Take the case of the Central American countries now. The current purchasing-power-adjusted per capita income is relatively low in the whole region. In the case of Costa Rica, it is equivalent to a third that of the United States, but for Honduras it is equivalent to only 9%. The poverty levels in the area are high as well: around 20% in the case of Costa Rica, but close to 50% for Guatemala and Honduras. In part, those sad statistics are due to the high levels of unemployment and, specially, informality that operates in those economies. According to the International Labor Organization, informality is around 80% of the labor force in the cases of Honduras and Guatemala.

Informality has adverse effects on the Central Government revenues and in the social security schemes as well. With aging populations, the dependency rate of pay-as-you-go public pension schemes grows, which affects their actuarial soundness and long-term sustainability. In order to avoid bankruptcy, per capita contributions to social security must be elevated and/or the retiring age be raised to, say, 70 or 75 years of age- -measures which attract the opposition of interest groups.

A serious problem faced by social security schemes in most developing countries is that their revenues come from taxing labor. Typically, both employers and employees in the formal sector contribute to the pension schemes in accordance to the wages paid. One important implication of this is that if, for example, for every 100 Pesos of salary the employer is required to pay 18 Pesos extra to the Social Security, and the worker 12, a “wedge” of 30 Pesos is created. A wedge this big constitutes a significant temptation for informality and evasion.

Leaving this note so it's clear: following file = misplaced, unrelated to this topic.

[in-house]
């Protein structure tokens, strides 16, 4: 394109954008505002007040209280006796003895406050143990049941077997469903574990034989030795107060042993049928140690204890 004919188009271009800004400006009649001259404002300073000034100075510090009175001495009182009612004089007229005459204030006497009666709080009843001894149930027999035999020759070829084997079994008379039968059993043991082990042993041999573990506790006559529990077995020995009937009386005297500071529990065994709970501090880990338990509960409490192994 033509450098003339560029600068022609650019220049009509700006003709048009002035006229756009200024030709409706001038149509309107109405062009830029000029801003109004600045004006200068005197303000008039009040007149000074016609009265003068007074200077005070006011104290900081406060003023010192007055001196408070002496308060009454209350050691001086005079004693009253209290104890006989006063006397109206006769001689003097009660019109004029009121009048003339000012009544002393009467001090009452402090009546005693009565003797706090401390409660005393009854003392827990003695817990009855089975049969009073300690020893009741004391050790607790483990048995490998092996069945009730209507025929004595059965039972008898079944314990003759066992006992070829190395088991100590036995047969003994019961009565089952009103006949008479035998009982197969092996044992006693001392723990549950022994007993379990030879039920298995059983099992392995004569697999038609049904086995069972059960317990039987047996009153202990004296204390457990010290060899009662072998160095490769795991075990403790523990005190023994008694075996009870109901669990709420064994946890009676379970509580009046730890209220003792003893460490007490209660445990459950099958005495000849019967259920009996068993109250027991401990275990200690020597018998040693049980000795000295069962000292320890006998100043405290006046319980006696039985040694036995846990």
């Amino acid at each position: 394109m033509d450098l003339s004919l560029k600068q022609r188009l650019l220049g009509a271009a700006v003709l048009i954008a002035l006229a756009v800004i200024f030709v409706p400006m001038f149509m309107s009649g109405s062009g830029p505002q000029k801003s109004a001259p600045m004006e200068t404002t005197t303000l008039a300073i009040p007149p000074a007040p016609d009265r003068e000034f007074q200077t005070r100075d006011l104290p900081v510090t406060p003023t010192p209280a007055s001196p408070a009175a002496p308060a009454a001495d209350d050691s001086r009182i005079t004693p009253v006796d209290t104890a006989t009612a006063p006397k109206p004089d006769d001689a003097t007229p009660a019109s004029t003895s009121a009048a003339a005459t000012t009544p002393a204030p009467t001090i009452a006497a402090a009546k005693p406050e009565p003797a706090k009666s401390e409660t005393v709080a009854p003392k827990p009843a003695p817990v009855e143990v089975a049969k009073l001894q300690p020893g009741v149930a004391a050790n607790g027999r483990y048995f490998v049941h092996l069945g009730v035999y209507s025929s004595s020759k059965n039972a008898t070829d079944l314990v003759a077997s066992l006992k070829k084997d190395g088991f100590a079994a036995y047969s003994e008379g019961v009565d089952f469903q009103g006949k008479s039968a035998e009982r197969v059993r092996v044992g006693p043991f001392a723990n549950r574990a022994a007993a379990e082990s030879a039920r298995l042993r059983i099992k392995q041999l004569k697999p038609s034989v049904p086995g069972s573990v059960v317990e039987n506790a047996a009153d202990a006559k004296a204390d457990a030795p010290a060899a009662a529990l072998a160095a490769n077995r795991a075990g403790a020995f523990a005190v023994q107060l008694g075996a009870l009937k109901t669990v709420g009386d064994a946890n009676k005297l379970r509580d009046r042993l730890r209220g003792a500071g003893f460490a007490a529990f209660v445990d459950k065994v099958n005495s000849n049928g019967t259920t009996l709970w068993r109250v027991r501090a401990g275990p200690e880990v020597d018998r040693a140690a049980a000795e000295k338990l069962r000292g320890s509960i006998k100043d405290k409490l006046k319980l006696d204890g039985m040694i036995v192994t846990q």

The above circumstance was recognized by Adam Smith about 250 years ago, when writing his masterpiece The Wealth of Nations (which took him 12 years to write). In it he says:
If direct taxes upon wages of labour have not always occasioned a proportionable rise in those wages, it is because they have generally occasioned a considerable fall in the demand for labour. The declension of industry, the decrease of employment for the poor, the diminution of the annual produce of the land and labour of the country, have been the effects of such taxes.
And he adds: 
“High taxes, sometimes by diminishing the consumption of the taxed commodities, and sometimes by encouraging smuggling, frequently afford smaller revenue to government than what might be drawn from more moderate taxes”.

 Since, according to Dr. Smith, “[e]very tax ought to be so contrived as both to take out and to keep out of the pockets of the people as little as possible over and above what it brings into the public treasury of the state”, three lessons for policy-makers can be extracted:
(a)    Given that indebtedness is the ratio Debt/GDP, the best way to reduce it is to operate on the denominator, by the adoption of pro-growth measures.
(b) In the long run, fiscal deficits cannot be reduced increasing taxes arbitrarily, for that affects the productive capacity of an economy, its tax base and  government revenues. Laffer curve is just a convenient graphical representation of this idea. 
(c) The actuarial soundness of social security schemes can hardly be achieved by increasing payroll taxes. Contributions from the Government budget have to be sought.
Like we say in Spanish: Más claro no canta un gallo!